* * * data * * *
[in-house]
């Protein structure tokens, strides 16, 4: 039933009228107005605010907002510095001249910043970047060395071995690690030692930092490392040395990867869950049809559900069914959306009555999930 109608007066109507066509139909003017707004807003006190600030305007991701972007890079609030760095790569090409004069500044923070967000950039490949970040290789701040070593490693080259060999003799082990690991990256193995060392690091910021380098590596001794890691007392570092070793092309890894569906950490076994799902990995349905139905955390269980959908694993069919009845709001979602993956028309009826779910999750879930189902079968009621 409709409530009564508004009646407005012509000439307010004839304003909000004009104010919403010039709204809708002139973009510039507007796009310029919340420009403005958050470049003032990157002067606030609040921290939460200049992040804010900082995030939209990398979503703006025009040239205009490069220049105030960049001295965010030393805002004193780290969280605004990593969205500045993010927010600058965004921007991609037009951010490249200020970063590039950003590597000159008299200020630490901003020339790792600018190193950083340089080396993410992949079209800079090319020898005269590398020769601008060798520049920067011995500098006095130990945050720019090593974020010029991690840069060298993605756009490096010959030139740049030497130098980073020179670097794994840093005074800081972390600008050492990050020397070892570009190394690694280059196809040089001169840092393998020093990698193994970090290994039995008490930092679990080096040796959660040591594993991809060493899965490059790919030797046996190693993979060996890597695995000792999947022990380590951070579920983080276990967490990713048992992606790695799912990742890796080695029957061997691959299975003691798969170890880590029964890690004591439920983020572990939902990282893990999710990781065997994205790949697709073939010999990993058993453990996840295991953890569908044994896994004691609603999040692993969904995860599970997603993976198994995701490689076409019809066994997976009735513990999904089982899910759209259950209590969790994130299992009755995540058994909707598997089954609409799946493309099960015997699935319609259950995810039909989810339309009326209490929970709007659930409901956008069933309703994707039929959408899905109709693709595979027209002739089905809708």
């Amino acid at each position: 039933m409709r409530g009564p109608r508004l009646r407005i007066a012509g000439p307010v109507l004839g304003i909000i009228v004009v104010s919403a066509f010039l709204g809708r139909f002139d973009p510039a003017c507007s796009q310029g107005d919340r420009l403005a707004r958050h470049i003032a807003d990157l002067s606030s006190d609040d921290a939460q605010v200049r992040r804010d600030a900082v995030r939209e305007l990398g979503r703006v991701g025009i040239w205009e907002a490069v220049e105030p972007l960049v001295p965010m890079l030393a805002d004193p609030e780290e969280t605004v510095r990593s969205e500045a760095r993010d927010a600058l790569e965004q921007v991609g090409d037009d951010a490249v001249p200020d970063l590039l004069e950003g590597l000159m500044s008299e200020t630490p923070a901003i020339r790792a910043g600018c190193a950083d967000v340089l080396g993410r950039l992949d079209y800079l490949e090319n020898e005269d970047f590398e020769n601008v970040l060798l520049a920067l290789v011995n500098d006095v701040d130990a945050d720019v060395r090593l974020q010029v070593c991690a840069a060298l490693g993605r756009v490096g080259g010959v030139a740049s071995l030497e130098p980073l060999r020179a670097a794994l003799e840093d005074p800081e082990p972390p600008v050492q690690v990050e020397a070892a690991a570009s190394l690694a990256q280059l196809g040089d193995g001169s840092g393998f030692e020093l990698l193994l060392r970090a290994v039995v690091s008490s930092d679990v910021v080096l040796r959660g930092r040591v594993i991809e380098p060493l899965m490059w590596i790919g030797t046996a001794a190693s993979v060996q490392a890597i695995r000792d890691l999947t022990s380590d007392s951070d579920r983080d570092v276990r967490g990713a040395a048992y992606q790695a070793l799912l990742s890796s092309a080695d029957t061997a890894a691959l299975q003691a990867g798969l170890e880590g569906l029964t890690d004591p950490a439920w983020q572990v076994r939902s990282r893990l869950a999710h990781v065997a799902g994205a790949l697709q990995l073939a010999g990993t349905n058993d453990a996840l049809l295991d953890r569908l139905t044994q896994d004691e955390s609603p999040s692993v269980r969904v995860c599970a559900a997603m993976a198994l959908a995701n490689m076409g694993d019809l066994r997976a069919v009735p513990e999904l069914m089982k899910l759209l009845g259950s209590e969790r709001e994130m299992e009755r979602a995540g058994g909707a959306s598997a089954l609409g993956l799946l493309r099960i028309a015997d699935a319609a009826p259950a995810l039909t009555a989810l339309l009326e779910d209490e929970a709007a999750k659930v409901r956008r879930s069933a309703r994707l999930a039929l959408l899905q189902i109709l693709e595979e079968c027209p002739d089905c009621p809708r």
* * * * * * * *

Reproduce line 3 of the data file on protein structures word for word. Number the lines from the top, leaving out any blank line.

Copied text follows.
């Amino acid at each position: 039933m409709r409530g009564p109608r508004l009646r407005i007066a012509g000439p307010v109507l004839g304003i909000i009228v004009v104010s919403a066509f010039l709204g809708r139909f002139d973009p510039a003017c507007s796009q310029g107005d919340r420009l403005a707004r958050h470049i003032a807003d990157l002067s606030s006190d609040d921290a939460q605010v200049r992040r804010d600030a900082v995030r939209e305007l990398g979503r703006v991701g025009i040239w205009e907002a490069v220049e105030p972007l960049v001295p965010m890079l030393a805002d004193p609030e780290e969280t605004v510095r990593s969205e500045a760095r993010d927010a600058l790569e965004q921007v991609g090409d037009d951010a490249v001249p200020d970063l590039l004069e950003g590597l000159m500044s008299e200020t630490p923070a901003i020339r790792a910043g600018c190193a950083d967000v340089l080396g993410r950039l992949d079209y800079l490949e090319n020898e005269d970047f590398e020769n601008v970040l060798l520049a920067l290789v011995n500098d006095v701040d130990a945050d720019v060395r090593l974020q010029v070593c991690a840069a060298l490693g993605r756009v490096g080259g010959v030139a740049s071995l030497e130098p980073l060999r020179a670097a794994l003799e840093d005074p800081e082990p972390p600008v050492q690690v990050e020397a070892a690991a570009s190394l690694a990256q280059l196809g040089d193995g001169s840092g393998f030692e020093l990698l193994l060392r970090a290994v039995v690091s008490s930092d679990v910021v080096l040796r959660g930092r040591v594993i991809e380098p060493l899965m490059w590596i790919g030797t046996a001794a190693s993979v060996q490392a890597i695995r000792d890691l999947t022990s380590d007392s951070d579920r983080d570092v276990r967490g990713a040395a048992y992606q790695a070793l799912l990742s890796s092309a080695d029957t061997a890894a691959l299975q003691a990867g798969l170890e880590g569906l029964t890690d004591p950490a439920w983020q572990v076994r939902s990282r893990l869950a999710h990781v065997a799902g994205a790949l697709q990995l073939a010999g990993t349905n058993d453990a996840l049809l295991d953890r569908l139905t044994q896994d004691e955390s609603p999040s692993v269980r969904v995860c599970a559900a997603m993976a198994l959908a995701n490689m076409g694993d019809l066994r997976a069919v009735p513990e999904l069914m089982k899910l759209l009845g259950s209590e969790r709001e994130m299992e009755r979602a995540g058994g909707a959306s598997a089954l609409g993956l799946l493309r099960i028309a015997d699935a319609a009826p259950a995810l039909t009555a989810l339309l009326e779910d209490e929970a709007a999750k659930v409901r956008r879930s069933a309703r994707l999930a039929l959408l899905q189902i109709l693709e595979e079968c027209p002739d089905c009621p809708r």